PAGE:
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This Week in Texas Music History: Teddy Wilson

by Stephen Becker 30 Jul 2010 5:13 PM

This Week in Texas Music History, we’ll celebrate a musician who played in one of the first racially-integrated bands to gain national popularity.


Art&Seek presents This Week in Texas Music History. Every week, we’ll spotlight a different moment and the musician who made it. This week, Texas music scholar Gary Hartman celebrates a musician who played in one of the first racially-integrated bands to gain national popularity.

You can also hear This Week in Texas Music History on Friday on KXT and Saturday on KERA radio. But subscribe to the podcast so you won’t miss an episode. And our thanks to KUT public radio in Austin for helping us bring this segment to you. And if you’re a music lover, be sure to check out Track by Track, the bi-weekly podcast from Paul Slavens, host of KERA radio’s 90.1 at Night.

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Jazz pianist Teddy Wilson died on July 31, 1986. Born in Austin on November 24, 1912, Wilson studied piano at the all-black Tuskegee Institute. During the early 1930s, he performed alongside such jazz greats as Louis Armstrong and Erskine Tate. In 1936, Wilson began touring with white swing artists Benny Goodman and Gene Krupa in one of the first interracial bands to achieve national fame. Despite the group’s popularity, Wilson was not allowed to stay in the same hotels as his white band mates. Teddy Wilson performed with a number of notable artists over the years, including Billie Holiday. He also appeared on television and in movies and taught piano at the prestigious Julliard School of Music.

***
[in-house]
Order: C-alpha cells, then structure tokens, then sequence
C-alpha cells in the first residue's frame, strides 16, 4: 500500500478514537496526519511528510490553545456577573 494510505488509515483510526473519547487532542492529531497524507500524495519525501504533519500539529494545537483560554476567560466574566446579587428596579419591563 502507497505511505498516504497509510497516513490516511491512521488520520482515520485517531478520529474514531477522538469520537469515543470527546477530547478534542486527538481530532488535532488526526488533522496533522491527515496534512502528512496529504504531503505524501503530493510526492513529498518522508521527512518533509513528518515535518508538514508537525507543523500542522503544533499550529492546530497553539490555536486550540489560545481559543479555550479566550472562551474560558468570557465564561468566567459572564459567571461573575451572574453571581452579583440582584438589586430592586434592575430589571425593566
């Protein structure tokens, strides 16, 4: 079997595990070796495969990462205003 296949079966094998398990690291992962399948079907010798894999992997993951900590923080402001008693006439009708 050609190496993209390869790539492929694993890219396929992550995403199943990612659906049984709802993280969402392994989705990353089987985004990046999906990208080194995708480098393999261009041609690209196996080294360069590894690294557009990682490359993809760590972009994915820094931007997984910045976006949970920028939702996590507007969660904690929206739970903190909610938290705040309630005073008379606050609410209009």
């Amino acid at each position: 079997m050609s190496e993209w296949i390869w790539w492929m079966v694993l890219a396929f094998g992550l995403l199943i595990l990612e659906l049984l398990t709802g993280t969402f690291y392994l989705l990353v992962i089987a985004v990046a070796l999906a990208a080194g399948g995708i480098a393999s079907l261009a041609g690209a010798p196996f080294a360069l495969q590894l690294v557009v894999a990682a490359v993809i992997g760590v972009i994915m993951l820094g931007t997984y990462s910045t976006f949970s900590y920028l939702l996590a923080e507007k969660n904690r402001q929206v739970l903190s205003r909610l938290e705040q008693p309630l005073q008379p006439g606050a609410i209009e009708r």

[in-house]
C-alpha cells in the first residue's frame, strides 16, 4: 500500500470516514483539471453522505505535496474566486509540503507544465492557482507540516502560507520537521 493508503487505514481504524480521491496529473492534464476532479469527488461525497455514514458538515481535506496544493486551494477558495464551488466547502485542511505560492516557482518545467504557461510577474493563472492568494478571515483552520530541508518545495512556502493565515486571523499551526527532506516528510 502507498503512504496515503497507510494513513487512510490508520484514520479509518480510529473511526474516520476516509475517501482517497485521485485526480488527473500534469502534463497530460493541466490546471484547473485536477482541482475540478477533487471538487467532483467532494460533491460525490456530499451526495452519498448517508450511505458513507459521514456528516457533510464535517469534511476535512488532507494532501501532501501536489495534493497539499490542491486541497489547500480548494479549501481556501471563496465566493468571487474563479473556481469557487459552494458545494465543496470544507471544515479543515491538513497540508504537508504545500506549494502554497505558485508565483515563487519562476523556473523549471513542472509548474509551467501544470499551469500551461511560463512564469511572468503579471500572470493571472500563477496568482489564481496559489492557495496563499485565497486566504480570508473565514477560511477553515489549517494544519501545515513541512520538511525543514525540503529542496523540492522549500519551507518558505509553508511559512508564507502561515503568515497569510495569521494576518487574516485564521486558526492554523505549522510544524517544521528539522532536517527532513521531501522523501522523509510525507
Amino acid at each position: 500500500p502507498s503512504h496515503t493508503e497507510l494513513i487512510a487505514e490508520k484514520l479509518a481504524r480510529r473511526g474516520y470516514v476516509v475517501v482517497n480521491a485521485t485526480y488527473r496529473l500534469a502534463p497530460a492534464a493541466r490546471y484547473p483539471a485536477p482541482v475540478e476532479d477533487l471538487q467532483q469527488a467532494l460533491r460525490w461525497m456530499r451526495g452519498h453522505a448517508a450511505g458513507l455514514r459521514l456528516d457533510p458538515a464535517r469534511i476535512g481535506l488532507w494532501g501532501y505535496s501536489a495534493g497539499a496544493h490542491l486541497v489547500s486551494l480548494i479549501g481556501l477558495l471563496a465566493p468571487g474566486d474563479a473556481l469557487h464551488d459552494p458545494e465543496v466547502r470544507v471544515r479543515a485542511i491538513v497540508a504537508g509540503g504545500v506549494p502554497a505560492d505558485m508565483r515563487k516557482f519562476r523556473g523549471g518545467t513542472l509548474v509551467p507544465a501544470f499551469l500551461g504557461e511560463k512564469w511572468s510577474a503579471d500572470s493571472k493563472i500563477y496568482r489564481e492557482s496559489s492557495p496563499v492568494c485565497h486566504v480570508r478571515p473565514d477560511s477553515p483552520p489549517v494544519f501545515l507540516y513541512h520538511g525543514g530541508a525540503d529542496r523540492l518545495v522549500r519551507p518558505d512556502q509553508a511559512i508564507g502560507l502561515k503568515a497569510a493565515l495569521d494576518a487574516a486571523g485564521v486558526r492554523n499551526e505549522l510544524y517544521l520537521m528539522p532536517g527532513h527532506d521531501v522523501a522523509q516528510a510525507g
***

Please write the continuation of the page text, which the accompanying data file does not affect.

• I think Teddy Wilson was one of te best jazz pianist in the 20th century. His ‘smoothly’style of playing was very agreeable to listen to. It was very nice to see him playing, calmly, refined and
    civilised. With Errol Garner and Bill Evans he was my favourate pianist. Unfortunetly he died tot early.

    Henk van Steenbruggen
    Curieplaats 363

    3069 HJ Rotterdam ( The Netherlands)